The regulatory panel at GAIM Ops Cayman 2016, taking place at the Ritz Carlton on Grand Cayman this week, devoted a significant amount of attention to the complexities of reporting a cyber attack and the challenge presented by the Foreign Corrupt Practices Act.
One of the most frequent questions posed to regulators in the US is whether the victim of cyber attack will come in for any fallout from authorities such as the Securities and Exchange Commission (SEC) or the FBI, if they tell them that an attack has occurred. There is obvious concern that by coming clean about an attack—and the reputational damage that goes along with it—you could be seen as complicit due to lax procedures, rather than simply a victim.
Last September for example, the SEC brought an action against the target of a cyber attack because of its failure to have an adequate policy in place, as well as no encryption or firewall.
“There is a definite risk here,” one panellist said. “The SEC is focused on this issue and wants to know there is a plan in place for cyber security. You will get credit from the FBI for coming forward, but it’s a tough position to be in.”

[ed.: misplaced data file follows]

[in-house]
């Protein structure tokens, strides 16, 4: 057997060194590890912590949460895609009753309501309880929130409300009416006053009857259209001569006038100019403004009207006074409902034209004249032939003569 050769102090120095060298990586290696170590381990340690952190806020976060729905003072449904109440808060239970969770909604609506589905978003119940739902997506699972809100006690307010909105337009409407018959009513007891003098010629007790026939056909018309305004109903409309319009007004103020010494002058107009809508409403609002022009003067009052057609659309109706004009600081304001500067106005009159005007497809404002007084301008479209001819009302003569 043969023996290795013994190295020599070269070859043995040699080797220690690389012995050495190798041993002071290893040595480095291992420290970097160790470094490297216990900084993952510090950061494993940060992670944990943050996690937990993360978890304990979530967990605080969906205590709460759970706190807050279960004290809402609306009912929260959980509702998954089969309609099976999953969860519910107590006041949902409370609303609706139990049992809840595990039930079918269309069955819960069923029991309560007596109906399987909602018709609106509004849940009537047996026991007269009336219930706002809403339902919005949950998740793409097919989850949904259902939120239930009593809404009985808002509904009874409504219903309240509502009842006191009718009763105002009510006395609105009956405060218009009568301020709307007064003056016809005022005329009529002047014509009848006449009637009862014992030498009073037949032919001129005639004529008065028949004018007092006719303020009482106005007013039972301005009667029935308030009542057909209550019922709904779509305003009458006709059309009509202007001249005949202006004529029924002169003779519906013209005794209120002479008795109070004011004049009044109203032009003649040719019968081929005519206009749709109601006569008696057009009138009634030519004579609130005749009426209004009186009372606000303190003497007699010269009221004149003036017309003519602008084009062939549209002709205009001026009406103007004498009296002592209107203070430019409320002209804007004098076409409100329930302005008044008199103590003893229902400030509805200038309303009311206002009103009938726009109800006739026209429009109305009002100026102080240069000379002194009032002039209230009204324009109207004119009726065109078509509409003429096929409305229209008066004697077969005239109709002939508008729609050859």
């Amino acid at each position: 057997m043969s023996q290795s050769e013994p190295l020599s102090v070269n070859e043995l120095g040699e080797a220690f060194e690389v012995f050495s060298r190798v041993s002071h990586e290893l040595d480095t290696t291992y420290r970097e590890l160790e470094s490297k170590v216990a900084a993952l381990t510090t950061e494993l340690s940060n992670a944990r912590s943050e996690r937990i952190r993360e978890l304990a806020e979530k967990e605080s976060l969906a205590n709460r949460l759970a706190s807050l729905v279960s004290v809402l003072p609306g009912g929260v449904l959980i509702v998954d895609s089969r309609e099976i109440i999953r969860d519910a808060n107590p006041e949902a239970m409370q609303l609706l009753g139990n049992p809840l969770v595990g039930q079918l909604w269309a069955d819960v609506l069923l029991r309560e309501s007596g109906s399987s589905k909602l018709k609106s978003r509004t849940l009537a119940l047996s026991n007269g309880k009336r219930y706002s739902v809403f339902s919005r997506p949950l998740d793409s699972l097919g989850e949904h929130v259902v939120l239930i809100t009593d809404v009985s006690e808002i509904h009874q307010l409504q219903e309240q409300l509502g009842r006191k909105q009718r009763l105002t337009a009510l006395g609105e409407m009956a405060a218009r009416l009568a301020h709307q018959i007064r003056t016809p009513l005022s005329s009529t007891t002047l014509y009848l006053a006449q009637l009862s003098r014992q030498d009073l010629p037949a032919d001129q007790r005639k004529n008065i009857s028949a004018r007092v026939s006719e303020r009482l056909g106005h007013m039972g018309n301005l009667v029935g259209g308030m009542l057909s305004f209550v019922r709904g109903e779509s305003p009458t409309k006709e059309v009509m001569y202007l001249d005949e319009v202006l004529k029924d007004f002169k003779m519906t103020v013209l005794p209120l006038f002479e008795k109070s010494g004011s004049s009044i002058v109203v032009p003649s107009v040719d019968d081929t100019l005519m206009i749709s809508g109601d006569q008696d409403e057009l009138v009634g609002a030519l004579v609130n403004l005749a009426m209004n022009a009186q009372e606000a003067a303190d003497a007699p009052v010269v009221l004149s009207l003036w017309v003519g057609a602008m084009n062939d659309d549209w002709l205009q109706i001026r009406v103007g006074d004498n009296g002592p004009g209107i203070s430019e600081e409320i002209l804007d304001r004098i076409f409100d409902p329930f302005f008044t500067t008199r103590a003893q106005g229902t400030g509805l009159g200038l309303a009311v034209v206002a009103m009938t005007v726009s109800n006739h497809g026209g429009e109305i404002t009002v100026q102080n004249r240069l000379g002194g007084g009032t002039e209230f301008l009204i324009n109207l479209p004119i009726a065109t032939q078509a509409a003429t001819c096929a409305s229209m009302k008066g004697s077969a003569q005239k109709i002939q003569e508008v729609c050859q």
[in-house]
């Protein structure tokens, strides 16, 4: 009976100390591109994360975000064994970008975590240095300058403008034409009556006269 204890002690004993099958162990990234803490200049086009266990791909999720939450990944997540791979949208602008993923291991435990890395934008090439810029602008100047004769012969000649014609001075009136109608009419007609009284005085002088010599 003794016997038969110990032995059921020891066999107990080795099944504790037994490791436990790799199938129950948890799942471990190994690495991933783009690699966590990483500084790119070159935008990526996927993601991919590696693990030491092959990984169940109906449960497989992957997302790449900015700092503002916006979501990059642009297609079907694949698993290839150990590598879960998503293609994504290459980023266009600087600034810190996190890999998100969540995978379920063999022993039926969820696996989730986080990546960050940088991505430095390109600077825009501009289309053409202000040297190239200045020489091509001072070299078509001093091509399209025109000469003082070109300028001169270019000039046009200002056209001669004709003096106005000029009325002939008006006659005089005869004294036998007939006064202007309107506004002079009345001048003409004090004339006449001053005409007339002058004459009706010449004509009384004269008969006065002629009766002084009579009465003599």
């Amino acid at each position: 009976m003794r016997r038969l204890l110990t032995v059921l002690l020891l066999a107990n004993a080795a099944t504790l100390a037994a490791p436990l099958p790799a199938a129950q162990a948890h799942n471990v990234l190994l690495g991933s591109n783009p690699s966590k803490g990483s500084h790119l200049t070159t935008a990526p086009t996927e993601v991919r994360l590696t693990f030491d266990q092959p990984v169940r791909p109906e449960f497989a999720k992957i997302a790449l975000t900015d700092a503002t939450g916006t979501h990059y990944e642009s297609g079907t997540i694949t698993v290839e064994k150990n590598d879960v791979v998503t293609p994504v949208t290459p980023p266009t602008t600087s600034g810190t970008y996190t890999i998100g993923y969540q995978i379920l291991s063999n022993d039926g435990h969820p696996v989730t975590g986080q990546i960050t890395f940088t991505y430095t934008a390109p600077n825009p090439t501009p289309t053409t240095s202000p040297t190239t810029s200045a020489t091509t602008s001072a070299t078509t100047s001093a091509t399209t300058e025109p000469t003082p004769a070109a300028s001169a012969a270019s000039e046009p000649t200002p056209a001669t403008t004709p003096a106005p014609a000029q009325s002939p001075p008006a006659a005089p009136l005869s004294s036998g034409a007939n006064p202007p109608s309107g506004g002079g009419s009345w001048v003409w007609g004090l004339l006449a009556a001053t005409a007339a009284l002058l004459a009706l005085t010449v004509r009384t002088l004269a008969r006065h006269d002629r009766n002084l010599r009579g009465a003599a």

The regulators also spent some time covering the Foreign Corrupt Practices Act (FCPA), indicating there is a currently a big push by the SEC to take on FCPA cases in the US. This can be a particular problem when dealing with intermediaries and third parties sourcing investments in other countries.
“Funds are behind corporate America in knowing that you can’t bribe people overseas,” commented one panellist.
Companies that have been caught up in FCPA cases have been hit with some very stiff penalties-FCPA fine collections over the past two years have been a major source of revenue.
“Defence attorneys are saying FCPA is the new four-letter word,” commented one official, who said fund managers need to realise it is really quite a straightforward concept.
“If you are giving a stress ball with your logo on as a gift then that’s fine, but if you are giving a Ming vase with your logo on it then that is not fine,” he said.
“We find out what’s happening through whistleblowers and it is usually your competitors that are letting us know.”
GAIM Ops Cayman 2016, Ritz Carlton, Cyber Security, Foreign Corrupt Practices Act, Securities and Exchange Commission, SEC, FBI, Cayman Islands